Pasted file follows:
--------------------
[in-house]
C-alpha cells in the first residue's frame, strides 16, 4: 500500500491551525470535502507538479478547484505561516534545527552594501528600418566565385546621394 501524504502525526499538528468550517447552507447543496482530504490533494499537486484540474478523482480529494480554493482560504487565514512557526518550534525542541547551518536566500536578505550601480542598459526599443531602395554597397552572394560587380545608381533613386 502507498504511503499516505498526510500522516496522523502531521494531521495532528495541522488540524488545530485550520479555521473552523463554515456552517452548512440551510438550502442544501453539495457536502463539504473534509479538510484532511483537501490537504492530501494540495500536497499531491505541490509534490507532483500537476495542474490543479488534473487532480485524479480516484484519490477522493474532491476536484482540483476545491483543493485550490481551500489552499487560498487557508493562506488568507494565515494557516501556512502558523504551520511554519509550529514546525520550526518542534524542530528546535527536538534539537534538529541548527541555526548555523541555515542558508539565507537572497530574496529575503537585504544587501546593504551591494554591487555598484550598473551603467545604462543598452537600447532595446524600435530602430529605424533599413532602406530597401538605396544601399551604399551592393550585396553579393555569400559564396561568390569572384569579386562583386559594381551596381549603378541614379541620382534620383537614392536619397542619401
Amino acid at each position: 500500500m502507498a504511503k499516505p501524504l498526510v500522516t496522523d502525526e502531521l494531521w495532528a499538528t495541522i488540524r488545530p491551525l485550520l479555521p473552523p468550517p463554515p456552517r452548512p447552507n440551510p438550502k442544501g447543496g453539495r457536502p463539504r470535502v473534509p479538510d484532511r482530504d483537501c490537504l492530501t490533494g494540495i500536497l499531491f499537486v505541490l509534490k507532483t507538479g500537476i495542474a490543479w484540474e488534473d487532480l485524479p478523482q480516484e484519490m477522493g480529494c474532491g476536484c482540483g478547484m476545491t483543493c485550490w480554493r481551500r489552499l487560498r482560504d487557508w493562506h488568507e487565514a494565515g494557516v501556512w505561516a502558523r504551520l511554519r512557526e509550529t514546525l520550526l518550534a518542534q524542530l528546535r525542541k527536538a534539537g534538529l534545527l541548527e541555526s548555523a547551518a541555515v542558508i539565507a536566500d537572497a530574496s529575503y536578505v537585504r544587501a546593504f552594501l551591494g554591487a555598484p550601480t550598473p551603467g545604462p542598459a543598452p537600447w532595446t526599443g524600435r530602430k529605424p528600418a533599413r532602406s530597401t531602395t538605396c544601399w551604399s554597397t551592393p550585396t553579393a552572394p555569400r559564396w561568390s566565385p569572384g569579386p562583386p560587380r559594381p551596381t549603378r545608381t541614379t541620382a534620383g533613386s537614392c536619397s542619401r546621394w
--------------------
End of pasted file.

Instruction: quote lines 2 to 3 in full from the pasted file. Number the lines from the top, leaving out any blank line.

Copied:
C-alpha cells in the first residue's frame, strides 16, 4: 500500500491551525470535502507538479478547484505561516534545527552594501528600418566565385546621394 501524504502525526499538528468550517447552507447543496482530504490533494499537486484540474478523482480529494480554493482560504487565514512557526518550534525542541547551518536566500536578505550601480542598459526599443531602395554597397552572394560587380545608381533613386 502507498504511503499516505498526510500522516496522523502531521494531521495532528495541522488540524488545530485550520479555521473552523463554515456552517452548512440551510438550502442544501453539495457536502463539504473534509479538510484532511483537501490537504492530501494540495500536497499531491505541490509534490507532483500537476495542474490543479488534473487532480485524479480516484484519490477522493474532491476536484482540483476545491483543493485550490481551500489552499487560498487557508493562506488568507494565515494557516501556512502558523504551520511554519509550529514546525520550526518542534524542530528546535527536538534539537534538529541548527541555526548555523541555515542558508539565507537572497530574496529575503537585504544587501546593504551591494554591487555598484550598473551603467545604462543598452537600447532595446524600435530602430529605424533599413532602406530597401538605396544601399551604399551592393550585396553579393555569400559564396561568390569572384569579386562583386559594381551596381549603378541614379541620382534620383537614392536619397542619401
Amino acid at each position: 500500500m502507498a504511503k499516505p501524504l498526510v500522516t496522523d502525526e502531521l494531521w495532528a499538528t495541522i488540524r488545530p491551525l485550520l479555521p473552523p468550517p463554515p456552517r452548512p447552507n440551510p438550502k442544501g447543496g453539495r457536502p463539504r470535502v473534509p479538510d484532511r482530504d483537501c490537504l492530501t490533494g494540495i500536497l499531491f499537486v505541490l509534490k507532483t507538479g500537476i495542474a490543479w484540474e488534473d487532480l485524479p478523482q480516484e484519490m477522493g480529494c474532491g476536484c482540483g478547484m476545491t483543493c485550490w480554493r481551500r489552499l487560498r482560504d487557508w493562506h488568507e487565514a494565515g494557516v501556512w505561516a502558523r504551520l511554519r512557526e509550529t514546525l520550526l518550534a518542534q524542530l528546535r525542541k527536538a534539537g534538529l534545527l541548527e541555526s548555523a547551518a541555515v542558508i539565507a536566500d537572497a530574496s529575503y536578505v537585504r544587501a546593504f552594501l551591494g554591487a555598484p550601480t550598473p551603467g545604462p542598459a543598452p537600447w532595446t526599443g524600435r530602430k529605424p528600418a533599413r532602406s530597401t531602395t538605396c544601399w551604399s554597397t551592393p550585396t553579393a552572394p555569400r559564396w561568390s566565385p569572384g569579386p562583386p560587380r559594381p551596381t549603378r545608381t541614379t541620382a534620383g533613386s537614392c536619397s542619401r546621394w